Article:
Hyangwongjeong: a beautiful reconstruction.

Gyeongbokgung 경복궁 (Hanja: 景福宮) is a historic site in downtown Seoul, the site of an opulent palace built by the Joseon Dynasty. Few, if any, of the structures in the photographs below are original; the palace was more or less razed by the Japanese occupiers in the colonial period or during the Korean War. Nowadays it is a major tourist attraction and a curiously contrived window into traditional Korea.

A closer look at the woodwork.
A language of signs and symbols pervades my dreams.
A close look at the ersatz palace.
One of the rather modest-looking thrones at Gyeongbokgung.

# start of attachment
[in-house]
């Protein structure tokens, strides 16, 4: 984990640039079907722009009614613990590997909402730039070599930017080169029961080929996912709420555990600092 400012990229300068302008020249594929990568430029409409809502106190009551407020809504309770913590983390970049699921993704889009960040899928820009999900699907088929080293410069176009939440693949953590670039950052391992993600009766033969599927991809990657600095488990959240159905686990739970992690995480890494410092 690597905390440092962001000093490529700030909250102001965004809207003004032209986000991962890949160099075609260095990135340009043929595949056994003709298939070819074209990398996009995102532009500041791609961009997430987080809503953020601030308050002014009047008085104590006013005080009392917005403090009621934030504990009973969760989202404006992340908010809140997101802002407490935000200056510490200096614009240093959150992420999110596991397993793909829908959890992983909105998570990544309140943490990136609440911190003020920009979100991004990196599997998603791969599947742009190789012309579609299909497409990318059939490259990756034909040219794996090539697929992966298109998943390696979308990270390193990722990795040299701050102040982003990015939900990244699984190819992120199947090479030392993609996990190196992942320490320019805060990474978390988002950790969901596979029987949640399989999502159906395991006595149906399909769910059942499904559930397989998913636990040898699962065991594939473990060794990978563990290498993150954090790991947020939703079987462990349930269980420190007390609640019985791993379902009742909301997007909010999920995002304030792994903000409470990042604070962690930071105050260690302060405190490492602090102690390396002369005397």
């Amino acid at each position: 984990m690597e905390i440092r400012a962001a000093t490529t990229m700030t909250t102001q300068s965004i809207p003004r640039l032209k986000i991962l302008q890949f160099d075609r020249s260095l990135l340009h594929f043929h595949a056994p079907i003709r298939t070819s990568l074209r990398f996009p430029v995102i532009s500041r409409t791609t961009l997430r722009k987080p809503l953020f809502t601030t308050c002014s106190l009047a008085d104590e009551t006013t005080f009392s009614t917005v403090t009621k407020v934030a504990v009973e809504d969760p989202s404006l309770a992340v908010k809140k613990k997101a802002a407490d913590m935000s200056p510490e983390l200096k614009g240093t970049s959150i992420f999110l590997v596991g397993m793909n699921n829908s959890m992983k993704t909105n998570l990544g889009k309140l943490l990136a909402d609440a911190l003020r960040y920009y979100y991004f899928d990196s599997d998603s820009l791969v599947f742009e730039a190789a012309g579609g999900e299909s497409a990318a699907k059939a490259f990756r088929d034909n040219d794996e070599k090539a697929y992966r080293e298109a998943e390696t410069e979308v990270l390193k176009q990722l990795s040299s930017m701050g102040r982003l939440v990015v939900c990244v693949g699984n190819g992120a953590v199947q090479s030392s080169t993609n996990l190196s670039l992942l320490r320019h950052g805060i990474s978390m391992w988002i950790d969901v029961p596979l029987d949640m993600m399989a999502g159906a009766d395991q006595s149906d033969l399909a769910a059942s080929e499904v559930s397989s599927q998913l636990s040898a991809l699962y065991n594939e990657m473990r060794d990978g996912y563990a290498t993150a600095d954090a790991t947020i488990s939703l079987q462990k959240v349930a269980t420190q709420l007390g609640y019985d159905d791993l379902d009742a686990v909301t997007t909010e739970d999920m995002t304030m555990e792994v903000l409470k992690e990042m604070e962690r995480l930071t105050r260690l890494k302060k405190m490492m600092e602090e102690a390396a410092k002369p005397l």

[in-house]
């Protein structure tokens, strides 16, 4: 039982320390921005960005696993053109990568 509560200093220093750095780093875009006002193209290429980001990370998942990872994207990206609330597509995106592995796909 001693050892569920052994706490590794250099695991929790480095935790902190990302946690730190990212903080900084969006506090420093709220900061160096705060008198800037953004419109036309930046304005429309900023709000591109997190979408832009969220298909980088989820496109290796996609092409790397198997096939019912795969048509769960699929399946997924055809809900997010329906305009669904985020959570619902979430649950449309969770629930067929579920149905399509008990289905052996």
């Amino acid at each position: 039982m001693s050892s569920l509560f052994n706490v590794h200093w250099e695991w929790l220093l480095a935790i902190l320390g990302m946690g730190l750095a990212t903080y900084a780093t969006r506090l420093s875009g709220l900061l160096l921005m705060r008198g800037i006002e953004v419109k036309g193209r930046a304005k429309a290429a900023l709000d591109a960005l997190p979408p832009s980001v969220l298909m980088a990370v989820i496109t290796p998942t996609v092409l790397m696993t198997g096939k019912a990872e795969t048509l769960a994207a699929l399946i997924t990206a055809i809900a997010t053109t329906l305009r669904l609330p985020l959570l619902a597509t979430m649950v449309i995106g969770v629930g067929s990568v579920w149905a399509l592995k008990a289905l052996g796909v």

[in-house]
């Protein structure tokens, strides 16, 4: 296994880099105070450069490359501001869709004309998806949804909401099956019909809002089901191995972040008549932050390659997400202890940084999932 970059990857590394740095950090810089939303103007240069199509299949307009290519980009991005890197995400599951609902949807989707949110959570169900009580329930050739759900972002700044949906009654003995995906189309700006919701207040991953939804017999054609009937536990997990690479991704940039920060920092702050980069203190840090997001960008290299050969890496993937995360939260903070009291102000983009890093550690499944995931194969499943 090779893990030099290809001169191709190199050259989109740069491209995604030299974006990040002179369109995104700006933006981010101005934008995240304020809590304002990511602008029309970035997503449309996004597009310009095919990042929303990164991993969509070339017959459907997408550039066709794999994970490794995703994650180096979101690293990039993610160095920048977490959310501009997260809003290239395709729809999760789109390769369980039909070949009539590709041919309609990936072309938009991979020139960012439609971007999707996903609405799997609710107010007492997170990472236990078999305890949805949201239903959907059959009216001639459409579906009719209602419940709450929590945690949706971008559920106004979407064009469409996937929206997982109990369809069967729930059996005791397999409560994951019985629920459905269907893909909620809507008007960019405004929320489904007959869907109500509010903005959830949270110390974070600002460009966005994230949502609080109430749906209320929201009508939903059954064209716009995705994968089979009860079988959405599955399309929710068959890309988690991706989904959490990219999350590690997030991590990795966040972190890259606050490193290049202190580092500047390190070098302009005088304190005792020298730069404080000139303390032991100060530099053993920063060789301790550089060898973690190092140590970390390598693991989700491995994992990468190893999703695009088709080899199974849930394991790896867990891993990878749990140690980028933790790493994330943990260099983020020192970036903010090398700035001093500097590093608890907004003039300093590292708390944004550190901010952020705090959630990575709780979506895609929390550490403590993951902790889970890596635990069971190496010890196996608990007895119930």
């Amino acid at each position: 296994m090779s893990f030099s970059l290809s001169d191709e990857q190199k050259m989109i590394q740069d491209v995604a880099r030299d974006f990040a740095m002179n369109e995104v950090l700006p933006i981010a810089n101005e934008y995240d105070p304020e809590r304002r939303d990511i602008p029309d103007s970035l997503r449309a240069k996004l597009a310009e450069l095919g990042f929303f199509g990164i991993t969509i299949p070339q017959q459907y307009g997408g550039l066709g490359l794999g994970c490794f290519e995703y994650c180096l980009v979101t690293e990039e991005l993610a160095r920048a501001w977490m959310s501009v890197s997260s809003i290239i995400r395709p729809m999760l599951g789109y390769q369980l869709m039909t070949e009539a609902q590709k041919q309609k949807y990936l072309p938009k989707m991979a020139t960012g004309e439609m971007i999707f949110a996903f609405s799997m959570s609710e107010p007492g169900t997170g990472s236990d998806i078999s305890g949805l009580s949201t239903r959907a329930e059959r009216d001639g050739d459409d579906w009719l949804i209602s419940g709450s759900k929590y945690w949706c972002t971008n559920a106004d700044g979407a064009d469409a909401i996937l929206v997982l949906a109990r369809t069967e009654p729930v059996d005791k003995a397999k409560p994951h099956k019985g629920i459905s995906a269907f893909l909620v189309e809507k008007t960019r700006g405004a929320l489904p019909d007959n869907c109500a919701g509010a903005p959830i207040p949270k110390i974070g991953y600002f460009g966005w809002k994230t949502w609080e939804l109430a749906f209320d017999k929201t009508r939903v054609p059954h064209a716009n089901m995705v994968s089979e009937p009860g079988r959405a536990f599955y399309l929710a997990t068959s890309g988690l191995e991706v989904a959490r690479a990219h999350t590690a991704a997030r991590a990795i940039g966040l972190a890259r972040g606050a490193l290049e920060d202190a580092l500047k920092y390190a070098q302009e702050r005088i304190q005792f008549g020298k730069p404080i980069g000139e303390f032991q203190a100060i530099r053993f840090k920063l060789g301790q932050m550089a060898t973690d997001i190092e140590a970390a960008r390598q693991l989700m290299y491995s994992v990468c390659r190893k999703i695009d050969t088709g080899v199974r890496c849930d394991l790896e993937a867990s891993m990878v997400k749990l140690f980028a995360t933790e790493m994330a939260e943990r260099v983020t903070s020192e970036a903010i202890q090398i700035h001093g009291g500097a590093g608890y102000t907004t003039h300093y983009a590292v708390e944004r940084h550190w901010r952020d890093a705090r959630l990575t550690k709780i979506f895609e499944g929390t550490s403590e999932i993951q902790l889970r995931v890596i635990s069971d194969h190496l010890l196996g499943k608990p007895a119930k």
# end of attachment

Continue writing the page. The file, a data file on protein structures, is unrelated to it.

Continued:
Apparently the pavilion is original.
Hyangwongjeong, the pavilion of far-reaching fragrance.
Jar storage at the old palace.
The gate of receiving plenty.
National Folk Museum, Seoul.

South Korea 2012

A complete travelogue from one unplanned week in Seoul, South Korea. These stories are evenly divided between lengthy travelogues and brief photo galleries and are arranged in rough chronological order.

  1. First Impressions of Seoul
  2. Still Images of a Modern Seoul
  3. A Crash Course in Korean Culture
  4. Learning to Love Kimchi
  5. Seodaemun Prison
  6. Insadong and Cheonggyecheon
  7. Gyeongbokgung
  8. The Dark Side of Seoul
  9. War Memorial of Korea
  10. Seoul Inspired
  11. Bongeunsa Temple
  12. Hanok Style and Traditional Korea
  13. Seoul After Dark
  14. Final Thoughts About My First Trip to Seoul

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